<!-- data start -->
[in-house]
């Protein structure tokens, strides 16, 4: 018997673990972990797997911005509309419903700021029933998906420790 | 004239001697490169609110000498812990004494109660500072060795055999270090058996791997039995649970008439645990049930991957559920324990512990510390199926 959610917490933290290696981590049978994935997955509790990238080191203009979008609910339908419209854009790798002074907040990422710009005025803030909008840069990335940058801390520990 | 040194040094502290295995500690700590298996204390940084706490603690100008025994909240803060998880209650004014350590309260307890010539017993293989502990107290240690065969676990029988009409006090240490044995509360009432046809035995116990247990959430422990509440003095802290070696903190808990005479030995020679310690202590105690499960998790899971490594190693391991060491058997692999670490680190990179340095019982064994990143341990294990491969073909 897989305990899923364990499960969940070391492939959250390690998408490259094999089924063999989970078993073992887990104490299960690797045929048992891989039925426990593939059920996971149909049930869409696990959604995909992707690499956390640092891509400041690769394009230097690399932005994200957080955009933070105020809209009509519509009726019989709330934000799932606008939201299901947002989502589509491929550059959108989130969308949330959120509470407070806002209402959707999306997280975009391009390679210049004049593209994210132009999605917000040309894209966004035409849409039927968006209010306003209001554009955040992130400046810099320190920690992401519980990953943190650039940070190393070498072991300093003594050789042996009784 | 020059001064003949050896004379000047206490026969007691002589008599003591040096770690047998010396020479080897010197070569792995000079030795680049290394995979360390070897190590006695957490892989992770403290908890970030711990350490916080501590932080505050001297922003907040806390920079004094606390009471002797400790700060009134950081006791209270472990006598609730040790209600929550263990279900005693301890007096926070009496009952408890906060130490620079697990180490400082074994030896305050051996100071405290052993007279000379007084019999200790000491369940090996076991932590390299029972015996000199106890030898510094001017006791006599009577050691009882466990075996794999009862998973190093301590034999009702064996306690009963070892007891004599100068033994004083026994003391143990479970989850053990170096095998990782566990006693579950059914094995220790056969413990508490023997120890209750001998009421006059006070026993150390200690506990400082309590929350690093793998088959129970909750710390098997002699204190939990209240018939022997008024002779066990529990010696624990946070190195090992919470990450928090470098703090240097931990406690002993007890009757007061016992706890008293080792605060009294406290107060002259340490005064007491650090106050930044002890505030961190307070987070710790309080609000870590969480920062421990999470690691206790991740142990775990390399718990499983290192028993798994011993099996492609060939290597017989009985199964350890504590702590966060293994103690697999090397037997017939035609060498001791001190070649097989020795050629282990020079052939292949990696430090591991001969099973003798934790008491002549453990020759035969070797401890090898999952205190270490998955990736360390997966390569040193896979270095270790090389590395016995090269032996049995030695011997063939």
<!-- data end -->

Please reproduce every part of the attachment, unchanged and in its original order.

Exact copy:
[in-house]
């Protein structure tokens, strides 16, 4: 018997673990972990797997911005509309419903700021029933998906420790 | 004239001697490169609110000498812990004494109660500072060795055999270090058996791997039995649970008439645990049930991957559920324990512990510390199926 959610917490933290290696981590049978994935997955509790990238080191203009979008609910339908419209854009790798002074907040990422710009005025803030909008840069990335940058801390520990 | 040194040094502290295995500690700590298996204390940084706490603690100008025994909240803060998880209650004014350590309260307890010539017993293989502990107290240690065969676990029988009409006090240490044995509360009432046809035995116990247990959430422990509440003095802290070696903190808990005479030995020679310690202590105690499960998790899971490594190693391991060491058997692999670490680190990179340095019982064994990143341990294990491969073909 897989305990899923364990499960969940070391492939959250390690998408490259094999089924063999989970078993073992887990104490299960690797045929048992891989039925426990593939059920996971149909049930869409696990959604995909992707690499956390640092891509400041690769394009230097690399932005994200957080955009933070105020809209009509519509009726019989709330934000799932606008939201299901947002989502589509491929550059959108989130969308949330959120509470407070806002209402959707999306997280975009391009390679210049004049593209994210132009999605917000040309894209966004035409849409039927968006209010306003209001554009955040992130400046810099320190920690992401519980990953943190650039940070190393070498072991300093003594050789042996009784 | 020059001064003949050896004379000047206490026969007691002589008599003591040096770690047998010396020479080897010197070569792995000079030795680049290394995979360390070897190590006695957490892989992770403290908890970030711990350490916080501590932080505050001297922003907040806390920079004094606390009471002797400790700060009134950081006791209270472990006598609730040790209600929550263990279900005693301890007096926070009496009952408890906060130490620079697990180490400082074994030896305050051996100071405290052993007279000379007084019999200790000491369940090996076991932590390299029972015996000199106890030898510094001017006791006599009577050691009882466990075996794999009862998973190093301590034999009702064996306690009963070892007891004599100068033994004083026994003391143990479970989850053990170096095998990782566990006693579950059914094995220790056969413990508490023997120890209750001998009421006059006070026993150390200690506990400082309590929350690093793998088959129970909750710390098997002699204190939990209240018939022997008024002779066990529990010696624990946070190195090992919470990450928090470098703090240097931990406690002993007890009757007061016992706890008293080792605060009294406290107060002259340490005064007491650090106050930044002890505030961190307070987070710790309080609000870590969480920062421990999470690691206790991740142990775990390399718990499983290192028993798994011993099996492609060939290597017989009985199964350890504590702590966060293994103690697999090397037997017939035609060498001791001190070649097989020795050629282990020079052939292949990696430090591991001969099973003798934790008491002549453990020759035969070797401890090898999952205190270490998955990736360390997966390569040193896979270095270790090389590395016995090269032996049995030695011997063939």